Avoiding probate can also relieve the fiduciary or heirs of the need to travel to the local probate court for hearings. It is becoming increasingly common for families to be spread out across the country, especially in Baldwin County where a large portion of our residents are retirees who relocated from areas outside of Alabama. Although many times a testate estate does not require a court appearance, a hearing in probate court may be required if the heirs do not cooperate, if the last will and testament does not include certain important items, or if there is a will contest. Probate avoidance bypasses the probate court in the transfer of the estate and removes the need for the fiduciary or heirs to have any interaction with the local probate court including appearance for a hearing.
Probate avoidance can help prevent friction or litigation among surviving family members or other beneficiaries. In probate court, disinherited family members or fighting beneficiaries can hijack the estate plan by contesting the will early on in the probate process or hampering the progression of the estate by opposing the executor’s actions. Since the will is probated through a court proceeding, the opportunity for litigation is built into the process. In several parts of the estate administration process in probate court, just by refusing to sign a consent, family members or beneficiaries can trigger probate court hearings which drag the timeline of the process out and drive up the costs. By avoiding probate, the revocable living trust removes the typical opportunities to disrupt the estate plan in probate court. Since there is no will to be probated, there is no opportunity for a will contest. There is still an opportunity to dispute the terms of the trust or the settlor’s competency at the time of creation of the trust. However, since the trust is not subject to oversight by the probate court, the procedure to dispute the administration or creation of the trust is not built into the process of trust administration.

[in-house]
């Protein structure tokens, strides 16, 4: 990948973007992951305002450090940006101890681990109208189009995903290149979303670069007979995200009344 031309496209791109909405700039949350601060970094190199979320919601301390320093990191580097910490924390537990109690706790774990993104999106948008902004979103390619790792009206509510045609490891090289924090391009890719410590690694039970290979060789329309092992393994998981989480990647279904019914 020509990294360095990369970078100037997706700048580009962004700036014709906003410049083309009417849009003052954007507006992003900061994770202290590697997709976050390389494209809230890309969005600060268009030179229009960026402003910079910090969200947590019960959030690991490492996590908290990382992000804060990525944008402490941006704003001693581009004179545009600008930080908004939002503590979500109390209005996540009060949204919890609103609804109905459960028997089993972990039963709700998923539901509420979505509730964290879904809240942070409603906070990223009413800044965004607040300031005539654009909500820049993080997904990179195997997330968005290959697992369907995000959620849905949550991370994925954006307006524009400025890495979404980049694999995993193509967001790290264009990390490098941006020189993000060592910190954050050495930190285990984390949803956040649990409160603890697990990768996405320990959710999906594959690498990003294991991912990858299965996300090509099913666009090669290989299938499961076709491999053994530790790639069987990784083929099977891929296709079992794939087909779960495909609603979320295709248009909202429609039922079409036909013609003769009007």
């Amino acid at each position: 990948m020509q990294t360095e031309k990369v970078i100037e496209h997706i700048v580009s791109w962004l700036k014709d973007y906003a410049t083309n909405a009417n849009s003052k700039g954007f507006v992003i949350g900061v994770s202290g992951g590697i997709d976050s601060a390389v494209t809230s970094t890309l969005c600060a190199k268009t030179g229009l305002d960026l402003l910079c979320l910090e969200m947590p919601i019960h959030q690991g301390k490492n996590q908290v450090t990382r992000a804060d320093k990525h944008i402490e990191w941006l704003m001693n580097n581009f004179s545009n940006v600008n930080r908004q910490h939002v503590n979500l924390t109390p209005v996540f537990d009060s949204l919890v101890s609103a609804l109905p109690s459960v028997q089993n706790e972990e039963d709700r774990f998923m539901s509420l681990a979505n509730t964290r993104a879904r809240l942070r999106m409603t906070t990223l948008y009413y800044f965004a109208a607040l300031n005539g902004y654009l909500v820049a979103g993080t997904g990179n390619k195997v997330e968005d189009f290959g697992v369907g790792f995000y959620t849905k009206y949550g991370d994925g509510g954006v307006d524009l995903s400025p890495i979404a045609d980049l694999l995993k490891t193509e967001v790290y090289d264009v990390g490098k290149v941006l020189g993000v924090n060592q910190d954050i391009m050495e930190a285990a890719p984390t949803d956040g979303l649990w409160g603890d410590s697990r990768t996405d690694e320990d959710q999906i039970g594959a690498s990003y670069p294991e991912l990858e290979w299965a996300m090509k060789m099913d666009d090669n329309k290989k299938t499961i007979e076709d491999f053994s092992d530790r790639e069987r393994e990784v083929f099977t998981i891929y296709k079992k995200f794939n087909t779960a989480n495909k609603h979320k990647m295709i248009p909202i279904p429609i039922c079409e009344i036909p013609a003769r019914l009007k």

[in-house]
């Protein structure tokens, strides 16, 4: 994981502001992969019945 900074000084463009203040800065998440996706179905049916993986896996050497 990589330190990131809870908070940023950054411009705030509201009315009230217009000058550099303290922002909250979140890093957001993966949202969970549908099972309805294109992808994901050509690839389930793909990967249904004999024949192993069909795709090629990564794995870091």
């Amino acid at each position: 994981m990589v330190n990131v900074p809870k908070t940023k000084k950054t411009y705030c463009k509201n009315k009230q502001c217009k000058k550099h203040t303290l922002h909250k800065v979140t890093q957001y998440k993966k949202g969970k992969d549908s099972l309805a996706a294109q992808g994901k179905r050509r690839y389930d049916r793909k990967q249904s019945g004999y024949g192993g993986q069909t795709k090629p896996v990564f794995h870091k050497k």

Finally, setting up a properly funded trust to avoid probate will save the heirs the costs of an estate administration in probate court. If the trust is setup and funded properly, the trust will remove the need to open an estate in probate court to transfer property, and, therefore, will also remove the costs of opening an estate in probate court. Probating a will in probate court requires court costs, publication fees and attorney’s fees, assuming an attorney is hired to assist with the probate process. With the typical revocable living trust setup, the successor trustee has authority over the assets of the trust automatically on the death of the trust creator without the need for opening an estate in probate court. Therefore, removing estate administration in probate court avoids all of the additional costs above which are typically borne by the heirs of the estate.